For two weeks I covered our flowers and vegetable garden to protect them from the low night-time temperatures. And then I stopped. With a forecast of snow and a low of 24 degrees, I gave up trying. So I harvested all the herbs and green onions and most of the carrots and chard. My husband (doing oh so much better, thank you) brought in almost eight pounds of green tomatoes. We’ve had some past success attempting to ripen tomatoes by hanging the plants upside down in our garage. But this year I decided instead to make green tomato chutney.
Where that idea came from I don’t know. I’ve only heard about, though never tasted, such typical green tomato dishes as fried green tomatoes or green tomato jam. Chutney just sounded like a great use for these beautiful green tomatoes. After a bit of research, I combined a number of ideas to come up with a recipe for a lightly spiced, honey sweetened and very easy Green Tomato Chutney w/ Apples, Golden Raisins & Ginger.
Beautifully green and hard end-of-the-season tomatoes taste of … not much. When tomatoes haven’t even a smidge of red, they rarely ever ripen. By the time their color changes, if it does at all, they lack even the slightest hint of any home-grown tomato flavor. Just the reason why chutney works so well.
The hard, green tomatoes softened by cooking provide a neutral and textural background for all the great spices. I’ve used mustard and fennel seeds, Aleppo pepper flakes, a stick of cinnamon and ground cardamom, allspice, nutmeg and cloves. Plus by including naturally sweet apples and raisins in the mix, only a little additional sweetener’s necessary.
We had enough green tomatoes to make three batches of Green Tomato Chutney. Three pint jars and 12 half-pint jars now sit in our pantry. A few cups of this versatile chutney fill a container in our fridge. Here’s how I’m going to serve up Green Tomato Chutney:
- accompany curried veggies or a bowl of quinoa,
- top soft goat cheese and served with crackers as an hors d’oeuvres,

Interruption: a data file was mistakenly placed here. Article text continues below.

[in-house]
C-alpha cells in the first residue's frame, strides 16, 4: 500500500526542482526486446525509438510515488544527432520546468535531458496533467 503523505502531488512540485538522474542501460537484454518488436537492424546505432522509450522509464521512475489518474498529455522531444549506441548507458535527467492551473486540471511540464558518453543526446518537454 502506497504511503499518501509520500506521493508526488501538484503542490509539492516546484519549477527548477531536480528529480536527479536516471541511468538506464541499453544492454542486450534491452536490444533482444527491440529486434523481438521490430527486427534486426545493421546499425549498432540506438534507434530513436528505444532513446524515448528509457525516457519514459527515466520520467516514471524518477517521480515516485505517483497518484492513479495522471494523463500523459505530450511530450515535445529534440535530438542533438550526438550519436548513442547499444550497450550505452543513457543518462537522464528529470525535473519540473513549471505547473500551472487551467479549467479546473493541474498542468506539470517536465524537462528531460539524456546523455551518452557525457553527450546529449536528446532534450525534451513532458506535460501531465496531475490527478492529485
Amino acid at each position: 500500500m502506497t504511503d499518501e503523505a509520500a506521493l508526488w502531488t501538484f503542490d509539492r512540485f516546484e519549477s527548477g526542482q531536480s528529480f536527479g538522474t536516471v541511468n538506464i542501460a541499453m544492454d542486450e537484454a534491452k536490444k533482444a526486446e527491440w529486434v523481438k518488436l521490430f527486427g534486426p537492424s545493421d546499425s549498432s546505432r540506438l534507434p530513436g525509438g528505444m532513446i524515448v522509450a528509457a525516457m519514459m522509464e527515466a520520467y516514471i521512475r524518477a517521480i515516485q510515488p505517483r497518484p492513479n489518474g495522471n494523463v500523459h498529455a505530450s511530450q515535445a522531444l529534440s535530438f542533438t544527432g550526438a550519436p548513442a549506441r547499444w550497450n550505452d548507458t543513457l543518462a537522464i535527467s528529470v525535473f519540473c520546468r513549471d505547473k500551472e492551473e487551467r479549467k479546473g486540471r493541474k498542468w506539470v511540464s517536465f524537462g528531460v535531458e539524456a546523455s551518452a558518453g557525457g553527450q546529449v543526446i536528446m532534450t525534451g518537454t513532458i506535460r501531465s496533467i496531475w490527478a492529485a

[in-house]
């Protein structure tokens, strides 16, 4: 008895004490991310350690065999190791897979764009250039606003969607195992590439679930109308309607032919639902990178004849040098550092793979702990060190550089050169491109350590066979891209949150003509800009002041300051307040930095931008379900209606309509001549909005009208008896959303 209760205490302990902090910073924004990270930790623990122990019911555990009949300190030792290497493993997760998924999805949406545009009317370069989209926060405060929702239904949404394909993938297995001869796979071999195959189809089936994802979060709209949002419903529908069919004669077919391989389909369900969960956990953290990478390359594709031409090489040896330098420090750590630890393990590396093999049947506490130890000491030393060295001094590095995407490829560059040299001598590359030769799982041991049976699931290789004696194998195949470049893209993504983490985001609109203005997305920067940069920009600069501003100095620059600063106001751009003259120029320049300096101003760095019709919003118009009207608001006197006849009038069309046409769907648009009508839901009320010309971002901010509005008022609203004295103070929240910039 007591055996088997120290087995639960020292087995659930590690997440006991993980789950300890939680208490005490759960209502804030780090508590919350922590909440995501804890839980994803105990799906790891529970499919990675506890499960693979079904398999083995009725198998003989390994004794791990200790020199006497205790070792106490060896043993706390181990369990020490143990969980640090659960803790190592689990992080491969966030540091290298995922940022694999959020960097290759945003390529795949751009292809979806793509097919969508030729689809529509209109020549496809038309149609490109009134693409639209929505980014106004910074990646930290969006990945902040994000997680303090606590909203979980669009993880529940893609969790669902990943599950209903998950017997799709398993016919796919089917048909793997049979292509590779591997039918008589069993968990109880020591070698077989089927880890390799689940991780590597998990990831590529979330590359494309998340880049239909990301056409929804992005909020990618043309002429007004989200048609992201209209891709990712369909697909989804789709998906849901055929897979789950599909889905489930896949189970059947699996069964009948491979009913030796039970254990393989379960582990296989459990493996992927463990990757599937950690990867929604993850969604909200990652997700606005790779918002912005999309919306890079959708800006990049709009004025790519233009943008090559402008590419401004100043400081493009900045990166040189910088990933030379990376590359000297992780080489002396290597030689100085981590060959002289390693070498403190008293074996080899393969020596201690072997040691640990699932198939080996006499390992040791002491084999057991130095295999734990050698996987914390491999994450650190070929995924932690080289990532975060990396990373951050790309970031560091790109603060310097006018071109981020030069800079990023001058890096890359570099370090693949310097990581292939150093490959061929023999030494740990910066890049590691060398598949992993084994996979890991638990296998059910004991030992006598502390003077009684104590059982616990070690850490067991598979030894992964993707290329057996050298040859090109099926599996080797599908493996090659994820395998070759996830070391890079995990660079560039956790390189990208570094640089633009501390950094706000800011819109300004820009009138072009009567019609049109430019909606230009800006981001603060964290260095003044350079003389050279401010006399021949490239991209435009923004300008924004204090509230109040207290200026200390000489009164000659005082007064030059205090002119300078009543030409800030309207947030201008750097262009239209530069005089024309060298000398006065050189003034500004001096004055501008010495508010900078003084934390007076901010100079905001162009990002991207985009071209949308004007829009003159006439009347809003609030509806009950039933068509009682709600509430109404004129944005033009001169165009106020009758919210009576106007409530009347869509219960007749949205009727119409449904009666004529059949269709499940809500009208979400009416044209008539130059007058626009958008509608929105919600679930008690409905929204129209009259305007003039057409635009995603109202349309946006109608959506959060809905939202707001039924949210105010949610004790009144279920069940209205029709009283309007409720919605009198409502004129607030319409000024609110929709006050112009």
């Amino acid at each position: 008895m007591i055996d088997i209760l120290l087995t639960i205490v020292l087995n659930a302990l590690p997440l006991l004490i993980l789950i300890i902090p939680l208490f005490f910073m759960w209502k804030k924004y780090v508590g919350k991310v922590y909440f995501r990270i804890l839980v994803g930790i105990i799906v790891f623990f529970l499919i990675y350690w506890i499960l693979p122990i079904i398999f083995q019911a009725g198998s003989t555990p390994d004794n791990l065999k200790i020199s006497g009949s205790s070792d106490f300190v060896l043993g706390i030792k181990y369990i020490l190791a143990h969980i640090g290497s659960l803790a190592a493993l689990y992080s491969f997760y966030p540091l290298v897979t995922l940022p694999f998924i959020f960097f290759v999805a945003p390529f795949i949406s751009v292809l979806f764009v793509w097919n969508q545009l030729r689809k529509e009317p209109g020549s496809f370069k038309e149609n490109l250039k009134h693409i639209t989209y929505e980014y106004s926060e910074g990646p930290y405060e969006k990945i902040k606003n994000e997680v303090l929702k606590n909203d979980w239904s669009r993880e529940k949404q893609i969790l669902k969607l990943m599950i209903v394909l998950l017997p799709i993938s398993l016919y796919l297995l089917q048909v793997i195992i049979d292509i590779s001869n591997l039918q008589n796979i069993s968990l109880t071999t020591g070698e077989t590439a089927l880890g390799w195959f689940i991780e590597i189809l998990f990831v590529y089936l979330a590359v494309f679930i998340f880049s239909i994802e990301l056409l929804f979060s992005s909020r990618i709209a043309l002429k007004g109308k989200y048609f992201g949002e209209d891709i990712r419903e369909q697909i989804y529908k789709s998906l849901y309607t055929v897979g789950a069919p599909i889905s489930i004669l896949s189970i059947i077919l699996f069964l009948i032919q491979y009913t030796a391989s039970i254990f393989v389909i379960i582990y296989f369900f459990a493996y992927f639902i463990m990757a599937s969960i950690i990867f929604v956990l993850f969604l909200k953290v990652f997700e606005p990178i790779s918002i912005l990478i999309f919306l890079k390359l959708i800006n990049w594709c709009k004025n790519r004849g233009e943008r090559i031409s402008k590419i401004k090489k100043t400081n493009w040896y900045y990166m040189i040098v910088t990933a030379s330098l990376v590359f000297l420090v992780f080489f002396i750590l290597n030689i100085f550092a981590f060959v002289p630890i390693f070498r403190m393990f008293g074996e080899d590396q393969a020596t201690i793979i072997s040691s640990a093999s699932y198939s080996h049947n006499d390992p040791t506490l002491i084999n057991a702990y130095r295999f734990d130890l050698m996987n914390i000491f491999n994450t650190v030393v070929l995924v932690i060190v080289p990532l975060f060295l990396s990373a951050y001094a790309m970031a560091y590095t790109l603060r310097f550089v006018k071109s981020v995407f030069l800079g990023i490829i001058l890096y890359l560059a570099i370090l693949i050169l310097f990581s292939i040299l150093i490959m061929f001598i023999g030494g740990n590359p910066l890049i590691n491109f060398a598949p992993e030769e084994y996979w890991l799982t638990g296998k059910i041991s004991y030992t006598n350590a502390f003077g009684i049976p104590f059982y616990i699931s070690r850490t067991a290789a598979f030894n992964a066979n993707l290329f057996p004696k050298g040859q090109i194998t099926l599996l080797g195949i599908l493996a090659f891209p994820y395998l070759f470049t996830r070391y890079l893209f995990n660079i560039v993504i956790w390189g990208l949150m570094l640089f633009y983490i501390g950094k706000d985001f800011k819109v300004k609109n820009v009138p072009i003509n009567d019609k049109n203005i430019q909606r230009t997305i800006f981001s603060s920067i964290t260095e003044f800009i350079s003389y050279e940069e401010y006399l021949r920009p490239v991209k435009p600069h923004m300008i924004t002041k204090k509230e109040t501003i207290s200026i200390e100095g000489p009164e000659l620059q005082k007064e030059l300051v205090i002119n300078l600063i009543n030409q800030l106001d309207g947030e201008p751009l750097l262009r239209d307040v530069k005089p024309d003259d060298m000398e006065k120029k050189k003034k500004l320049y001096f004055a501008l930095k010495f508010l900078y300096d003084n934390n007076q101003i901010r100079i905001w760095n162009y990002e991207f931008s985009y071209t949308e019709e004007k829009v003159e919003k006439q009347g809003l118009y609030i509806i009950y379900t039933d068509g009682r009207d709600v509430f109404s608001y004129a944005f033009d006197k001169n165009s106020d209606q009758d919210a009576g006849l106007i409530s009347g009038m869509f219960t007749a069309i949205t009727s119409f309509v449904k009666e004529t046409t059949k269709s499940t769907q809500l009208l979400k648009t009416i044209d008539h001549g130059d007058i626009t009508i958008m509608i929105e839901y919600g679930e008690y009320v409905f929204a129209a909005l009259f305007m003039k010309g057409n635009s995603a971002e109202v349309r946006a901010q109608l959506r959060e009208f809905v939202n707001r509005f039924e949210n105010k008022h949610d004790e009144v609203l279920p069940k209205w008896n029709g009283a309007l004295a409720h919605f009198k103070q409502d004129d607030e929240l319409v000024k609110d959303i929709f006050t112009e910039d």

- spread on sandwiches and wraps, and
- enjoy with a little yogurt or ice cream as a quick dessert.
What do you do with your green tomatoes?
Green Tomato Chutney w/ Apples, Golden Raisins & Ginger
I hadn’t planned on canning the Green Tomato Chutney. It was so tasty, though, and as canning is so easy, I changed my mind. I’ve included some basic canning guidelines at the end of the recipe. For more thorough instructions visit this site. Otherwise, place the chutney into clean containers and store it in the refrigerator for up to a couple of months.
Makes 6 cups
Active time: 20 minutes
Total Time: 1¼ hours
2 ½-2 ¾ pounds firm green tomatoes, cored, chopped into roughly ½-inch chunks (8 cups)
1 pound apples, peeled, chopped into roughly ½-inch chunks (3 cups)
1 cup thinly sliced onion
1 cup golden raisins
¾ cup apple cider vinegar
½ cup light honey
1/3 cup candied ginger, 1/8-inch dice
1 jalapeno or Serrano chili, seeded, finely diced (or more to taste)
1 tablespoon yellow mustard seeds
1 cinnamon stick
1 bay leaf
1 teaspoon fennel seeds
½ teaspoon fine sea salt
½ teaspoon Aleppo pepper flakes (or other red pepper flakes)
½ teaspoon ground cardamom
½ teaspoon ground allspice
1/8 teaspoon ground cloves
1/16 teaspoon ground nutmeg
- Place everything in a large, heavy bottomed soup pot.
- Bring the chutney to a boil over high heat, stirring to distribute the ingredients.
- Reduce the heat to a low boil. Partially cover the pot. Cook for 35 minutes, stirring occasionally. Remove the cover and cook for another 10 minutes.
- Transfer the Green Tomato Chutney either to sterilized jars for canning, or into clean containers for storing in the refrigerator.
Basic Canning Guidelines
- To sterilize the jars and lids: Set the jars upright on a steamer rack in a large stock pot. Add enough water to fill and completely cover the jars. Turn the heat to high and boil for 10 minutes. Turn off the heat and add the lids. Let the jars and lids sit in the water while you cook the chutney.
- When ready to fill the jars, carefully empty them of water. Place the jars on a kitchen towel. Remove the lids from the water and set them aside to dry.
- Scoop the chutney into the jars. Leave at least ¼-inch “head space” between the chutney and the top of the jar.
- Use a clean, damp paper towel to wipe the rim of each jar. Top each jar with a sterilized lid. Screw on a canning ring.
- Set the filled jars once again on the steamer rack in the pot of hot water. Add enough additional water to cover the jars with an inch of water. Bring the water to a boil over high heat. Cover the pot. Process the jars at a rapid boil for 20 minutes if your altitude is between 1000 and 6000 feet. At lower altitudes, process the jars for 15 minutes.
- Carefully remove the jars from the very hot water. Place them on a dish towel to cool. You’ll hear a popping sound as the jars seal.
- When the jars are completely cool, press the center of each lid. A taut lid means a good seal. Otherwise reprocess the jar(s) in boiling water. Or, store that jar in the refrigerator.